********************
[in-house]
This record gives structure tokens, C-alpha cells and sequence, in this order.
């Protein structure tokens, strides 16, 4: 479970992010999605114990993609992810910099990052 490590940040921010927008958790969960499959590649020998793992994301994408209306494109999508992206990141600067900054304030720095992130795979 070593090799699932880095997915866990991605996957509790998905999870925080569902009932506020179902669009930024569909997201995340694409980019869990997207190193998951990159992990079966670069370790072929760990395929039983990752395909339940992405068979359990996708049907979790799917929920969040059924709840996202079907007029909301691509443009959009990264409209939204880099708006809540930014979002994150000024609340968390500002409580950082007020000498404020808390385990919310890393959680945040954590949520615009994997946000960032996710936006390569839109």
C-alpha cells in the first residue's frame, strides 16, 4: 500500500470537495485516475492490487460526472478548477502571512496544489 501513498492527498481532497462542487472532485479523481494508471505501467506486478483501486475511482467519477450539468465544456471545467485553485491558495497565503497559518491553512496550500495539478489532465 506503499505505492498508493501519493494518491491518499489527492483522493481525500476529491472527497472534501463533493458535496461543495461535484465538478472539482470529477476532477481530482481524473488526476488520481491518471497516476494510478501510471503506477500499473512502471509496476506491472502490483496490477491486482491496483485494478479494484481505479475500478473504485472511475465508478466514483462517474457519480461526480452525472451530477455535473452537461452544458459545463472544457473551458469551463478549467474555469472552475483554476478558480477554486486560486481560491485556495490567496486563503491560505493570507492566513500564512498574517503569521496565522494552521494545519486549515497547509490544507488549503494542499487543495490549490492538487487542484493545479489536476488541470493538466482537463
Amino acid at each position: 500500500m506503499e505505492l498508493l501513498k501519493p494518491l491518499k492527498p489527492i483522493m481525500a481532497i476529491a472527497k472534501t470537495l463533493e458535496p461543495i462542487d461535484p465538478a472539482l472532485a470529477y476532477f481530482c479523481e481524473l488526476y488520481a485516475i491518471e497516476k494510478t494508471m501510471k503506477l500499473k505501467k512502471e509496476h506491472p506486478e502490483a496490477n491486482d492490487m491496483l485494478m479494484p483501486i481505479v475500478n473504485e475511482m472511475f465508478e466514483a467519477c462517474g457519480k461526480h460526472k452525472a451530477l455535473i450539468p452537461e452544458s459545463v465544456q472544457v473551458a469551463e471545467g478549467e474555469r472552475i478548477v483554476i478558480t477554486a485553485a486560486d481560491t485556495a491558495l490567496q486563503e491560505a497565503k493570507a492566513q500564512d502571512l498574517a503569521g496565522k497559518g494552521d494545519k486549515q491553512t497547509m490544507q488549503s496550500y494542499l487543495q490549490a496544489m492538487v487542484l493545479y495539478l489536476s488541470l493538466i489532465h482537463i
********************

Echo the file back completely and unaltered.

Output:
[in-house]
This record gives structure tokens, C-alpha cells and sequence, in this order.
């Protein structure tokens, strides 16, 4: 479970992010999605114990993609992810910099990052 490590940040921010927008958790969960499959590649020998793992994301994408209306494109999508992206990141600067900054304030720095992130795979 070593090799699932880095997915866990991605996957509790998905999870925080569902009932506020179902669009930024569909997201995340694409980019869990997207190193998951990159992990079966670069370790072929760990395929039983990752395909339940992405068979359990996708049907979790799917929920969040059924709840996202079907007029909301691509443009959009990264409209939204880099708006809540930014979002994150000024609340968390500002409580950082007020000498404020808390385990919310890393959680945040954590949520615009994997946000960032996710936006390569839109």
C-alpha cells in the first residue's frame, strides 16, 4: 500500500470537495485516475492490487460526472478548477502571512496544489 501513498492527498481532497462542487472532485479523481494508471505501467506486478483501486475511482467519477450539468465544456471545467485553485491558495497565503497559518491553512496550500495539478489532465 506503499505505492498508493501519493494518491491518499489527492483522493481525500476529491472527497472534501463533493458535496461543495461535484465538478472539482470529477476532477481530482481524473488526476488520481491518471497516476494510478501510471503506477500499473512502471509496476506491472502490483496490477491486482491496483485494478479494484481505479475500478473504485472511475465508478466514483462517474457519480461526480452525472451530477455535473452537461452544458459545463472544457473551458469551463478549467474555469472552475483554476478558480477554486486560486481560491485556495490567496486563503491560505493570507492566513500564512498574517503569521496565522494552521494545519486549515497547509490544507488549503494542499487543495490549490492538487487542484493545479489536476488541470493538466482537463
Amino acid at each position: 500500500m506503499e505505492l498508493l501513498k501519493p494518491l491518499k492527498p489527492i483522493m481525500a481532497i476529491a472527497k472534501t470537495l463533493e458535496p461543495i462542487d461535484p465538478a472539482l472532485a470529477y476532477f481530482c479523481e481524473l488526476y488520481a485516475i491518471e497516476k494510478t494508471m501510471k503506477l500499473k505501467k512502471e509496476h506491472p506486478e502490483a496490477n491486482d492490487m491496483l485494478m479494484p483501486i481505479v475500478n473504485e475511482m472511475f465508478e466514483a467519477c462517474g457519480k461526480h460526472k452525472a451530477l455535473i450539468p452537461e452544458s459545463v465544456q472544457v473551458a469551463e471545467g478549467e474555469r472552475i478548477v483554476i478558480t477554486a485553485a486560486d481560491t485556495a491558495l490567496q486563503e491560505a497565503k493570507a492566513q500564512d502571512l498574517a503569521g496565522k497559518g494552521d494545519k486549515q491553512t497547509m490544507q488549503s496550500y494542499l487543495q490549490a496544489m492538487v487542484l493545479y495539478l489536476s488541470l493538466i489532465h482537463i